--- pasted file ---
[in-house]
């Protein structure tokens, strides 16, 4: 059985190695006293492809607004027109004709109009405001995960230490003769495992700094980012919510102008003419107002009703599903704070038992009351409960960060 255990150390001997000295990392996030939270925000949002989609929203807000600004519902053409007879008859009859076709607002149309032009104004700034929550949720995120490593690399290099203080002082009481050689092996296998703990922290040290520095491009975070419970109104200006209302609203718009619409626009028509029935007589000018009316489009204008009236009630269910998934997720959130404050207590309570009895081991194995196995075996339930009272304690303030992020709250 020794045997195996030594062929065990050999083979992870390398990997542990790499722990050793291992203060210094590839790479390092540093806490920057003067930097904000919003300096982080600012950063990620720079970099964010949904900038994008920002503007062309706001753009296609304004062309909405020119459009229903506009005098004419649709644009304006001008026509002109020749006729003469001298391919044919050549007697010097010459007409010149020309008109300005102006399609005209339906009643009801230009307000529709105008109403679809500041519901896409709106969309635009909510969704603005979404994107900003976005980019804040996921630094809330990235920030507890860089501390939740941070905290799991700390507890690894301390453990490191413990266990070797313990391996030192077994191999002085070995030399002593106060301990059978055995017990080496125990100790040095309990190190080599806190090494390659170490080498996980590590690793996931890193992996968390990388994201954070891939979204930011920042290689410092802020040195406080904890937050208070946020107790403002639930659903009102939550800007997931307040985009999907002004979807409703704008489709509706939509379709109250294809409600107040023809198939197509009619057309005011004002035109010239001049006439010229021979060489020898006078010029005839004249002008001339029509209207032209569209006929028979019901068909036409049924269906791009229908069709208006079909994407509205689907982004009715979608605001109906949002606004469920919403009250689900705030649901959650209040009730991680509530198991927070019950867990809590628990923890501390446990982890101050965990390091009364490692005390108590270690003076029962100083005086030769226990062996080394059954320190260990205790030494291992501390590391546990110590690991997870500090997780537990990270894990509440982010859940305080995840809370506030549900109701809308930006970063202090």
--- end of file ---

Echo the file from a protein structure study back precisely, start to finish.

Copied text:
[in-house]
């Protein structure tokens, strides 16, 4: 059985190695006293492809607004027109004709109009405001995960230490003769495992700094980012919510102008003419107002009703599903704070038992009351409960960060 255990150390001997000295990392996030939270925000949002989609929203807000600004519902053409007879008859009859076709607002149309032009104004700034929550949720995120490593690399290099203080002082009481050689092996296998703990922290040290520095491009975070419970109104200006209302609203718009619409626009028509029935007589000018009316489009204008009236009630269910998934997720959130404050207590309570009895081991194995196995075996339930009272304690303030992020709250 020794045997195996030594062929065990050999083979992870390398990997542990790499722990050793291992203060210094590839790479390092540093806490920057003067930097904000919003300096982080600012950063990620720079970099964010949904900038994008920002503007062309706001753009296609304004062309909405020119459009229903506009005098004419649709644009304006001008026509002109020749006729003469001298391919044919050549007697010097010459007409010149020309008109300005102006399609005209339906009643009801230009307000529709105008109403679809500041519901896409709106969309635009909510969704603005979404994107900003976005980019804040996921630094809330990235920030507890860089501390939740941070905290799991700390507890690894301390453990490191413990266990070797313990391996030192077994191999002085070995030399002593106060301990059978055995017990080496125990100790040095309990190190080599806190090494390659170490080498996980590590690793996931890193992996968390990388994201954070891939979204930011920042290689410092802020040195406080904890937050208070946020107790403002639930659903009102939550800007997931307040985009999907002004979807409703704008489709509706939509379709109250294809409600107040023809198939197509009619057309005011004002035109010239001049006439010229021979060489020898006078010029005839004249002008001339029509209207032209569209006929028979019901068909036409049924269906791009229908069709208006079909994407509205689907982004009715979608605001109906949002606004469920919403009250689900705030649901959650209040009730991680509530198991927070019950867990809590628990923890501390446990982890101050965990390091009364490692005390108590270690003076029962100083005086030769226990062996080394059954320190260990205790030494291992501390590391546990110590690991997870500090997780537990990270894990509440982010859940305080995840809370506030549900109701809308930006970063202090």